International regulations

The very nature of shipping, which is central to global trade, requires regulation at the international level. International maritime regulations are developed within specialized United Nations agencies, such as the International Maritime Organization (IMO).

The International Maritime Organization is:

  • a specialized UN agency governing shipping
  • 33 international conventions to date
  • signatory countries committing to applying the conventions in their waters.

The main marine safety international conventions are:

Canadian regulations

Shipping is the most regulated mode of transportation, and Canadian regulations are exhaustive and efficient. International Maritime Organization member states, such as Canada, incorporate the conventions into their national legislation. Here, this responsibility is shared by Transport Canada, Environment Canada and Fisheries and Oceans Canada.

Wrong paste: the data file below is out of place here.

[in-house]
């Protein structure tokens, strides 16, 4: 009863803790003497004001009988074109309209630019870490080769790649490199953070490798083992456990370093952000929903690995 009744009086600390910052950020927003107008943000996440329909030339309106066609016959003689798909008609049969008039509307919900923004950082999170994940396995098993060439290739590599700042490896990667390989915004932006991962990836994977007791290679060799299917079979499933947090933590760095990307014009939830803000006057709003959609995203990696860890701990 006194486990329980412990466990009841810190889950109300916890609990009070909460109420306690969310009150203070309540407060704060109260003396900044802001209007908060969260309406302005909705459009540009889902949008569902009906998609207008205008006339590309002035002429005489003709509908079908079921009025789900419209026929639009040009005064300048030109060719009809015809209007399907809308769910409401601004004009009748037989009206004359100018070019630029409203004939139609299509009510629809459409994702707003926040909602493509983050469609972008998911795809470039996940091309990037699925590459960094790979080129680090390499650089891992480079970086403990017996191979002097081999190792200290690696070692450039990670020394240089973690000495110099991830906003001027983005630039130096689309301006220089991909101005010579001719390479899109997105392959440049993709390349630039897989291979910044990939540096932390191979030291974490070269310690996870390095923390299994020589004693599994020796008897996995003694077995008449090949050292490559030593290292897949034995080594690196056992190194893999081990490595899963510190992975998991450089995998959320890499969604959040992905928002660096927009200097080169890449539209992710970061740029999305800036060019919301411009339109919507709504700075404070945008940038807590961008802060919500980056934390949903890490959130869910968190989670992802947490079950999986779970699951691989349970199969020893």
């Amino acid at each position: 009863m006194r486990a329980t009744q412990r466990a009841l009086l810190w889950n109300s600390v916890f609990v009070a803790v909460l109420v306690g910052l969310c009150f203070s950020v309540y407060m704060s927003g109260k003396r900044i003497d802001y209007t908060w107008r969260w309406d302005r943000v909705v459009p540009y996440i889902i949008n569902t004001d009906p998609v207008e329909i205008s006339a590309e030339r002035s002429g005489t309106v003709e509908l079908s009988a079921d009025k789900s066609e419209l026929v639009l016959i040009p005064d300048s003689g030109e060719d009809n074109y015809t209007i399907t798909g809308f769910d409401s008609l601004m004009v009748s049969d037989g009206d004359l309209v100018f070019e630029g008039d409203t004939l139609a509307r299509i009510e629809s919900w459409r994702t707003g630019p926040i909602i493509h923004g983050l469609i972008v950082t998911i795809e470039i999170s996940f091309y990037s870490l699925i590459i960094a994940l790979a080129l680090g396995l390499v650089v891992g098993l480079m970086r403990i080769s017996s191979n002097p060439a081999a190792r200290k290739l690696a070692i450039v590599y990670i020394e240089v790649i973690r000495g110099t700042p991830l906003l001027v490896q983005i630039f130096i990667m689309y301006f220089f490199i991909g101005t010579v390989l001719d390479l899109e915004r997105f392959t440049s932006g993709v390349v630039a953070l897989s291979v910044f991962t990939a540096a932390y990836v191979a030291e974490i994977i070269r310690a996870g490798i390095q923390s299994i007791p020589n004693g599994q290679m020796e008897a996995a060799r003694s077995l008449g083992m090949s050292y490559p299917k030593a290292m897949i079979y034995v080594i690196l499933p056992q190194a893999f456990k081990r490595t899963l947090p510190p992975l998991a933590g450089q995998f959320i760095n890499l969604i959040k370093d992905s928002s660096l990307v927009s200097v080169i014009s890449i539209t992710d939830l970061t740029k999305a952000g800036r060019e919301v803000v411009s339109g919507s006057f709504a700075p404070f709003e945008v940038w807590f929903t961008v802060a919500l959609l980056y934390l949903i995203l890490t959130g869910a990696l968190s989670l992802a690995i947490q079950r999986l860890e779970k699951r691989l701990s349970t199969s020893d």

Canadian legislation covers:

  • Crew training and required qualifications
  • Ship construction and certification
  • Ship inspection
  • Operations on land and at sea
  • Hazardous materials transportation
  • Navigation
  • Pilotage
  • Security and safety
  • Insurance and compensation funds
  • Environmental protection

The main Canadian laws governing marine transport are:

  • Canada Shipping Act
    This legislation governs the technical components of marine transport, such as vessel operation, circulation and status, crews, safety and environmental aspects.
  • Marine Transportation Security Act
    This Act governs safety and security relating to ships, crews, cargo handling, vessel supply, vessel access, ports and terminals.
  • Navigable Waters Protection Act
    This statute ensures that no obstacle interferes with ship traffic.
  • Pilotage Act
    This Act defines the navigation sectors in which pilotage services are compulsory and the pilotage authorities that have jurisdiction there.Louis Rhéaume (20)
  • Canada Marine Act
    This legislation governs port authorities, port operation and management of navigable waterway-related infrastructures, such as the St. Lawrence Seaway.